Friday, October 18, 2019

Insight: “Three years on a rock”

By Lorraine Glowczak

I have always heard the words, “never give up” when we feel discouraged during times of challenge. But it wasn’t until I did some research on this week’s business spotlight, Sebago Kyokushin Karate when I came across the Japanese proverb, “three years on a rock” for the first time. For some reason, that sentence speaks more volumes to me than our usual go to adage when we’re ready to “throw in the towel”.

Basically, the Japanese proverb means to persevere at all times. On the Sebago Kyokushin Karate website, the author Shihan Cameron Quinn is quoted, “[perseverance] teaches the student to face the demands of daily life with a mature and enduring attitude. A budo-ka [martial way] is not easily shaken by the blows of adversity, realizing that for a person to draw near to their true potential, a never-say-die spirit of perseverance is required”.

It’s possible that the “martial way” can be applied to everyday life because we are constantly faced with hurdles and hardships. Although certainly times of rest to re-center ourselves is needed, continuing on despite the difficulties – with determination, agility and maturity - will only make the finish line more glorious. (Then of course, there are other finish lines after that).

Newt Gingrich said, “Perseverance is the hard work you do after you get tired of the hard work you already did.” There are many, many stories of successful individuals who sat on a rock for more than three years. One of my favorite stories is that of Harland David Sanders, otherwise known at Colonel Sanders. According to the Unbelievable Facts website, his story goes something like this:

Colonel Sanders left school at 13, lost numerous jobs, his wife left him, and at the age of 65, he retired as a failure dependent on his savings and money from social security. One day, knowing he was a good cook, he borrowed some money, fried some chicken, sold it door-to-door, founded Kentucky Fried Chicken and became a billionaire at 88.

Sometimes, however, personal successes that make up our fullest potential are less grandiose but are just as powerful. A woman who currently lives in Australia and simply goes by the name of Gloria, tells her story on her website, Stronger Braver Fighter:

“Many women [people] go through tough times at one time or another in their life where they lose their identity – bad break-ups, abusive relationships, violence, and so on. I, on the other hand, never had an identity to begin with. That’s because I was taught from an early age that I wasn’t good enough . . . for anything.”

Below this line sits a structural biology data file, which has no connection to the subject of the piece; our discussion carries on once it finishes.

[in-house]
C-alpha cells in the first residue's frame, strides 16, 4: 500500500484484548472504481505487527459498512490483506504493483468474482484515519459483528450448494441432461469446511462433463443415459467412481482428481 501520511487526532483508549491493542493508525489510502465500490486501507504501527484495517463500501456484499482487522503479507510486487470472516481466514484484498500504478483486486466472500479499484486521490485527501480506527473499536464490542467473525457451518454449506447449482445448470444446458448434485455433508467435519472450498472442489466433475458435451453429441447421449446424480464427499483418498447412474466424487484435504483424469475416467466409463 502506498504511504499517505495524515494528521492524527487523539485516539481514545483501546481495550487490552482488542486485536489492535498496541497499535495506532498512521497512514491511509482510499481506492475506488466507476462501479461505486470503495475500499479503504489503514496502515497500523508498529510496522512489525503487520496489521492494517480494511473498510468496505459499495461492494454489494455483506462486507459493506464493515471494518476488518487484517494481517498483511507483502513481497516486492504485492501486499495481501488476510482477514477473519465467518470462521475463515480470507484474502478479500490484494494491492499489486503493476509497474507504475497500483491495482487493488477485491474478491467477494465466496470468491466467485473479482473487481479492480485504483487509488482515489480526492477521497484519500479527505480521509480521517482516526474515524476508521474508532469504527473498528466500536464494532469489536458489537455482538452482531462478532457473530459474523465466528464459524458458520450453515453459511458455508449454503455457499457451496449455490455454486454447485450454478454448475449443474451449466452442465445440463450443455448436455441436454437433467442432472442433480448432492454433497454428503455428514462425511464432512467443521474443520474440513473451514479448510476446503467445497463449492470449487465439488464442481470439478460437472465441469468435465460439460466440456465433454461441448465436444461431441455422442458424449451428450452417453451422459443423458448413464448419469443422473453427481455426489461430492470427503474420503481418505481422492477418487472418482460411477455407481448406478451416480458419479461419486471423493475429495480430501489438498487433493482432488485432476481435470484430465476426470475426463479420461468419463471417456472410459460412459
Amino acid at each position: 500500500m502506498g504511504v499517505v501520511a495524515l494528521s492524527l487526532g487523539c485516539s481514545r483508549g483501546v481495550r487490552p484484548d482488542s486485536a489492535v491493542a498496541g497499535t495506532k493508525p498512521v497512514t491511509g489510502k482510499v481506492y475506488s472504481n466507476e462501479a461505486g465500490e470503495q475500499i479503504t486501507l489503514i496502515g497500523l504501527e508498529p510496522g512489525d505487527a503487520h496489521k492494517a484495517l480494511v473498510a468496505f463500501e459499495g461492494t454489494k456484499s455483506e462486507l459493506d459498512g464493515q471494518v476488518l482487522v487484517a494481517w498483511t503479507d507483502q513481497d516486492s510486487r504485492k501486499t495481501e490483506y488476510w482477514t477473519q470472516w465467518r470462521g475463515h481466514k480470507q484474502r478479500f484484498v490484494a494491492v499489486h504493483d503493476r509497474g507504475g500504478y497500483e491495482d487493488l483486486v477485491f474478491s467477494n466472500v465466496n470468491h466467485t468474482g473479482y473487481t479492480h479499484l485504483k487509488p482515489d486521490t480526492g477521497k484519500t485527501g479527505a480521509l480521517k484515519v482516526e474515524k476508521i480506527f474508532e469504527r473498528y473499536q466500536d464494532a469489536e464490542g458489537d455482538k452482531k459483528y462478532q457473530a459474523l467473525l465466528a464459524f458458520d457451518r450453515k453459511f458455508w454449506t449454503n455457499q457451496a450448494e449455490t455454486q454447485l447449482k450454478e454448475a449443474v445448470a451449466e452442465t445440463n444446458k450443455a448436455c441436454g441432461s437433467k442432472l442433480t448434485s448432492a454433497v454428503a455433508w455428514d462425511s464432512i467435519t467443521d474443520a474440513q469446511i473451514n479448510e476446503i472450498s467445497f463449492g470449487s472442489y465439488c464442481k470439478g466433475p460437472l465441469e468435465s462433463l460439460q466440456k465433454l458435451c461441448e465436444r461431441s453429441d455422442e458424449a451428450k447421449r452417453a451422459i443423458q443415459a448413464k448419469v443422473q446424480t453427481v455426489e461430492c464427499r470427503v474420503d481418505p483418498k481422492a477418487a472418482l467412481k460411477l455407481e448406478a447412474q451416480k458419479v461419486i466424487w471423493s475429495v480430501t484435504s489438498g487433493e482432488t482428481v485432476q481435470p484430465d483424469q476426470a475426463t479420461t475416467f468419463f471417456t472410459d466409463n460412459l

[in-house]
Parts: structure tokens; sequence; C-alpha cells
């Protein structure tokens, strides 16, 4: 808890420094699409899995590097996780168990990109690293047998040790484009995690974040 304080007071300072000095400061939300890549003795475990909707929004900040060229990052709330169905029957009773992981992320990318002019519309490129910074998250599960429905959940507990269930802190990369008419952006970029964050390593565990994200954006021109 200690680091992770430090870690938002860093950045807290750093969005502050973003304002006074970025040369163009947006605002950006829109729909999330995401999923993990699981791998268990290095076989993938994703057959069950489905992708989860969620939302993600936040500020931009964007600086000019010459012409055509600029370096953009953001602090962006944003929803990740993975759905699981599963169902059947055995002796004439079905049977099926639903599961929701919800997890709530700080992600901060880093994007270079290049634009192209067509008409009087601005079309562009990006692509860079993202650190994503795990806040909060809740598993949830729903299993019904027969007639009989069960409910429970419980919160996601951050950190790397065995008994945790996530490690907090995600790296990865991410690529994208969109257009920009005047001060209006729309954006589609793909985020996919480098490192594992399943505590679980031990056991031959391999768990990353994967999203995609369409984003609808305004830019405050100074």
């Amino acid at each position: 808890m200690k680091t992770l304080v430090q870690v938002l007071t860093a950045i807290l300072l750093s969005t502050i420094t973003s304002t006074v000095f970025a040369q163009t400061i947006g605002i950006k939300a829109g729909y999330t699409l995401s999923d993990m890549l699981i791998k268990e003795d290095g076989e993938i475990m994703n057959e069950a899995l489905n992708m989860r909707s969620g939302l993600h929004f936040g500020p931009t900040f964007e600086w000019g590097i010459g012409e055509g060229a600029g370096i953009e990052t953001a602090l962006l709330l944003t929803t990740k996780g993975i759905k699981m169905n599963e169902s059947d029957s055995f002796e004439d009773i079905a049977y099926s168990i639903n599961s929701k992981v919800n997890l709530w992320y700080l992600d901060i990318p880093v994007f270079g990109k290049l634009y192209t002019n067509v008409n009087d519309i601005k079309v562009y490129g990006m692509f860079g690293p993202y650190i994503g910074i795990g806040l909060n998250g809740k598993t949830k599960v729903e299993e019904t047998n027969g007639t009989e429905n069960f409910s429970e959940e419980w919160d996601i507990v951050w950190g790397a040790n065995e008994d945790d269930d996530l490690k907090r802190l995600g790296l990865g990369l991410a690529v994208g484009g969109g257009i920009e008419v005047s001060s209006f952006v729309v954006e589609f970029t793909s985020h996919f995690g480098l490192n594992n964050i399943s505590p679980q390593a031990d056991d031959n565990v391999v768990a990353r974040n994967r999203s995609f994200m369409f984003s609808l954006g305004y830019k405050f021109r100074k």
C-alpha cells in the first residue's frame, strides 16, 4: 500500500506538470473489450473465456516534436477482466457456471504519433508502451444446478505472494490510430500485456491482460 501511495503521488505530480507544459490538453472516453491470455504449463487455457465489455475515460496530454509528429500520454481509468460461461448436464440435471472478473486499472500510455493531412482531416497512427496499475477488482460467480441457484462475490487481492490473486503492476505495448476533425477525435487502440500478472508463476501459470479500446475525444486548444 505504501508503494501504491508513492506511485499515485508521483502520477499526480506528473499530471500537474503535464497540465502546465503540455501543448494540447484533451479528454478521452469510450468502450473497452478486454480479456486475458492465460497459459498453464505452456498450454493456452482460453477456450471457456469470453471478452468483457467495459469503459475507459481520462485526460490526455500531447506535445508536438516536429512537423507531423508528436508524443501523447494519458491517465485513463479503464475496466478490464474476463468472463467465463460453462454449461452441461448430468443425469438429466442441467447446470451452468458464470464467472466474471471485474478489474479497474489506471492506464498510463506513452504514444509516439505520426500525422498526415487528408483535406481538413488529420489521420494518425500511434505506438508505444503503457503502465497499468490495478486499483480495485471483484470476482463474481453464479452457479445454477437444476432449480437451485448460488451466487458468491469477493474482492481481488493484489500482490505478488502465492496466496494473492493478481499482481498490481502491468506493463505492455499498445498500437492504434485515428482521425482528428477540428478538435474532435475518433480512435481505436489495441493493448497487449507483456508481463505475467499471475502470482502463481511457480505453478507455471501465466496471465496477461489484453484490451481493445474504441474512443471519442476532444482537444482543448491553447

Gloria goes on to describe that she came from a culture where females were supposed to be weak and submissive. Not only that, but appearances counted for everything, so discrimination based on her looks was quite severe. “Being short and overweight, I grew up constantly being told…that I wasn’t smart enough, that I was useless and stupid, and that I would never amount to anything.”

But Gloria persevered, losing the weight through a martial arts discipline. “I realize now that people’s criticisms and judgments of me while I was growing up were like poison to my mind, working to keep me mentally small and weak. We’re all exposed to these poisons in our lives at one time or another. Fortunately for me, I was able to overcome mine.

I have no anger or animosity towards any of the people who put me down in my younger years and programmed my mind for failure, because I know now that it was just an expression of their own fears and weaknesses. In a way I’m actually thankful to them because I believe it’s my tough life that has made me so strong today.”

Sitting on a rock for three years is hard – in more ways than one. But even a cold hard rock warms up from the body’s heat. Even a boulder along the ocean’s edge is eventually reshaped by the waves. If you are experiencing a particularly difficult time in your life, I hope this reminds you to keep on keeping on – keep refusing to give up. Just so you know, I have my days too.

As Gloria stated, “I’ll do whatever it takes to get [to where I need to go next], and I want to help you do the same. Together we can’t fail.”

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